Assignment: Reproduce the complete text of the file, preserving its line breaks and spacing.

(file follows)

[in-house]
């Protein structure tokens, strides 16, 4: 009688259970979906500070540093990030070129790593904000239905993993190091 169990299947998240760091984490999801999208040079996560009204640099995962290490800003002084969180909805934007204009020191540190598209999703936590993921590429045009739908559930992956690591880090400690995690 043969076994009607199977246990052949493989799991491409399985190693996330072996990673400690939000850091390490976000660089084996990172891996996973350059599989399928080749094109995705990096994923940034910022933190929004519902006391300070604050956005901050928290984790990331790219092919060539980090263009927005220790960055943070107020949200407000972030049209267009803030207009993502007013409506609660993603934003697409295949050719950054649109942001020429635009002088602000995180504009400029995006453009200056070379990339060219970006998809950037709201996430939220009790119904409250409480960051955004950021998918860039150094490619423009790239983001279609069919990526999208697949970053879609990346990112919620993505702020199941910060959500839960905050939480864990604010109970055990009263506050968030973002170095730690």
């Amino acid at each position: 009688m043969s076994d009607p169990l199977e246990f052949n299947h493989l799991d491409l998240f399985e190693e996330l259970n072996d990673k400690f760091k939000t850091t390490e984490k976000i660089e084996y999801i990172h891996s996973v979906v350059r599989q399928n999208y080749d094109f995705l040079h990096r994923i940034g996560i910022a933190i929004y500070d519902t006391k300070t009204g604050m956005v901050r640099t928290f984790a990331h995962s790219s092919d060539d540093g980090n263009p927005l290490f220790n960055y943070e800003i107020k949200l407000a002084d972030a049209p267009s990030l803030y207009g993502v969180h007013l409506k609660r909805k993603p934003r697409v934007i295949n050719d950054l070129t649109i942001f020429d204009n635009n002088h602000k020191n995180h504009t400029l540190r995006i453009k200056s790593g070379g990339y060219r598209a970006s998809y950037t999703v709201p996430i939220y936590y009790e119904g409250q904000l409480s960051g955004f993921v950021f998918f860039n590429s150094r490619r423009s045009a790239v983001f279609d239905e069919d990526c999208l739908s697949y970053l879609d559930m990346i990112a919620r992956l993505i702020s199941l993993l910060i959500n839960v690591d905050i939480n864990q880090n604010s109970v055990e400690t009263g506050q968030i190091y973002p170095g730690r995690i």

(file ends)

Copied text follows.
[in-house]
């Protein structure tokens, strides 16, 4: 009688259970979906500070540093990030070129790593904000239905993993190091 169990299947998240760091984490999801999208040079996560009204640099995962290490800003002084969180909805934007204009020191540190598209999703936590993921590429045009739908559930992956690591880090400690995690 043969076994009607199977246990052949493989799991491409399985190693996330072996990673400690939000850091390490976000660089084996990172891996996973350059599989399928080749094109995705990096994923940034910022933190929004519902006391300070604050956005901050928290984790990331790219092919060539980090263009927005220790960055943070107020949200407000972030049209267009803030207009993502007013409506609660993603934003697409295949050719950054649109942001020429635009002088602000995180504009400029995006453009200056070379990339060219970006998809950037709201996430939220009790119904409250409480960051955004950021998918860039150094490619423009790239983001279609069919990526999208697949970053879609990346990112919620993505702020199941910060959500839960905050939480864990604010109970055990009263506050968030973002170095730690």
């Amino acid at each position: 009688m043969s076994d009607p169990l199977e246990f052949n299947h493989l799991d491409l998240f399985e190693e996330l259970n072996d990673k400690f760091k939000t850091t390490e984490k976000i660089e084996y999801i990172h891996s996973v979906v350059r599989q399928n999208y080749d094109f995705l040079h990096r994923i940034g996560i910022a933190i929004y500070d519902t006391k300070t009204g604050m956005v901050r640099t928290f984790a990331h995962s790219s092919d060539d540093g980090n263009p927005l290490f220790n960055y943070e800003i107020k949200l407000a002084d972030a049209p267009s990030l803030y207009g993502v969180h007013l409506k609660r909805k993603p934003r697409v934007i295949n050719d950054l070129t649109i942001f020429d204009n635009n002088h602000k020191n995180h504009t400029l540190r995006i453009k200056s790593g070379g990339y060219r598209a970006s998809y950037t999703v709201p996430i939220y936590y009790e119904g409250q904000l409480s960051g955004f993921v950021f998918f860039n590429s150094r490619r423009s045009a790239v983001f279609d239905e069919d990526c999208l739908s697949y970053l879609d559930m990346i990112a919620r992956l993505i702020s199941l993993l910060i959500n839960v690591d905050i939480n864990q880090n604010s109970v055990e400690t009263g506050q968030i190091y973002p170095g730690r995690i």